Shimpaku rock planting

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Chumono
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After a discussion with another Cleveland Bonsai Club member about how plants interact with rocks I decided to do an experiment.

The discussion came about from a question I asked about what would happen if I threaded a juniper through a hole in a rock. Would it be ok with the choke point or would it die? I was told another club member tried that with a piece of limestone and eventually the tree broke the limestone in half. Interesting!

I decided to experiment myself changing the parameters slightly. I have a piece of limestone that has a channel in it. I squeezed a shimpaku through the opening and into the larger channel. I’m wondering if it will still break it since there is room to escape? I’m also wondering if I can slow the growth enough once it fills the channel to get several years out of it before it either breaks or swells out. It will be interesting to see.

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I'll put my money on the tree. The open channel may give the tree a way out but I still think the tree will win in this contest.
I also made the mistake of planting a ficus with roots through a hole in limestone. It only took a couple of years to pop that piece off. A few years after the roots surrounding another section broke that off as well. Eventually the remaining rock just disappeared under the spreading roots. Trees can exert tremendous pressure on whatever gets in the way.
 

Cadillactaste

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I'll put my money on the tree. The open channel may give the tree a way out but I still think the tree will win in this contest.
I also made the mistake of planting a ficus with roots through a hole in limestone. It only took a couple of years to pop that piece off. A few years after the roots surrounding another section broke that off as well. Eventually the remaining rock just disappeared under the spreading roots. Trees can exert tremendous pressure on whatever gets in the way.
They have been known to swallow fence and other objects. On vacation we seen a tree swallow a headstone.
 

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I think that’s likely but I’ve also seen trees completely envelope rocks.
What I’m hoping for is that I get a few years when I can show it before the inevitable. Hope #2 is that after whatever happens happens the tree still looks good.
 

Cadillactaste

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I think that’s likely but I’ve also seen trees completely envelope rocks.
What I’m hoping for is that I get a few years when I can show it before the inevitable. Hope #2 is that after whatever happens happens the tree still looks good.
But did they start from the crevice? 🤔
Trident ROR sounds like your gig...they Totally look empailed on rocks once their roots melt. I wonder if you should try another as well as a ROR...with a trident.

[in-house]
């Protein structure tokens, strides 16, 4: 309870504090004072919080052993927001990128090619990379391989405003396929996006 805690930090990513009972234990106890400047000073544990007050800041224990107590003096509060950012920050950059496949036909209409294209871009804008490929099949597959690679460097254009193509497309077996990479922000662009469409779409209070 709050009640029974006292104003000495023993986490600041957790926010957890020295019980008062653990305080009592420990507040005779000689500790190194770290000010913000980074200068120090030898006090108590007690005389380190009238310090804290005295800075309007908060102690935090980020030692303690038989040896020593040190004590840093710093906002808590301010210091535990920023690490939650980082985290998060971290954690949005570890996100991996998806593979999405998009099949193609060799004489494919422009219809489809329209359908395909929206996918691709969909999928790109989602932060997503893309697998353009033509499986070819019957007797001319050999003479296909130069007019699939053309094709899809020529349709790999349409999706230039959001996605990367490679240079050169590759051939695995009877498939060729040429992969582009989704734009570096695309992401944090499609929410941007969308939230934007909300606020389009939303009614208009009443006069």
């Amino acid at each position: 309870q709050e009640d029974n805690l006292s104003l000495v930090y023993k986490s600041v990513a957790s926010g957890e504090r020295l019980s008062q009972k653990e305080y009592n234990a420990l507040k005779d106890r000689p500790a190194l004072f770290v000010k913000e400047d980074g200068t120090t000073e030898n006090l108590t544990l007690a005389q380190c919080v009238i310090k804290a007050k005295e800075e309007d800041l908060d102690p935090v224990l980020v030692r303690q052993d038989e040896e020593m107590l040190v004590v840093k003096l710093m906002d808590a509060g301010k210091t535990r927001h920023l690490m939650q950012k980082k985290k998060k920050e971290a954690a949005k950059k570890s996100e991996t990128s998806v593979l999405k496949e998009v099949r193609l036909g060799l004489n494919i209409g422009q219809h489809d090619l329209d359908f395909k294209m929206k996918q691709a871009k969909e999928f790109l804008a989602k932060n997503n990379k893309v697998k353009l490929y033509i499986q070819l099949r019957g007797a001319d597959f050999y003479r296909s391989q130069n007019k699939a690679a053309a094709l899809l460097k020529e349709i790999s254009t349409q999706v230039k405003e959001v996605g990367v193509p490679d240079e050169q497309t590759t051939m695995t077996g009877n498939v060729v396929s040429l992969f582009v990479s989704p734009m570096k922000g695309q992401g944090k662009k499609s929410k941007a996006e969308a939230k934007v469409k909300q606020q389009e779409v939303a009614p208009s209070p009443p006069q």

Cadillactaste

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Forgot to add the planting looks good. I just ponder with past experiences from others. I have a rock planting and my experience the roots push the trees up from the surface. If it's open and not confined.

Edit to add photo. Thuja rock planting
IMG_20190630_080247655.jpg
 
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If the rock is sedimentary, I’m backing the tree all day long. Cool experiment, I have been wondering something similar myself
 

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But did they start from the crevice? 🤔
Trident ROR sounds like your gig...they Totally look empailed on rocks once their roots melt. I wonder if you should try another as well as a ROR...with a trident.
Hmm, I could try that. I do have a juniper san jose I'm training root over rock but I also have a trident cutting (only one of a group that survived) that is still a stick. I was going to take a look at it in the spring to figure out what I want to do with it. Should probably put it in the ground but maybe rockify it first?
 

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Hmm, I could try that. I do have a juniper san jose I'm training root over rock but I also have a trident cutting (only one of a group that survived) that is still a stick. I was going to take a look at it in the spring to figure out what I want to do with it. Should probably put it in the ground but maybe rockify it first?
BVF has a good thread here on his development of one. 😉 I think that would eventually get you to your aspiring final look.
 

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Start root over rock with smaller trees. Roots need to be flexible so they can follow the contours of the rock and that's really difficult when roots are thicker and stiff.
I get best results after making the combination keeping in a pot in the nursery for a year so it gets regular water and the roots get well established then into the grow bed if it still needs more size.
Beware of putting small ROR in the ground. The tree can easily grow far too big for the rock in just one season.
 

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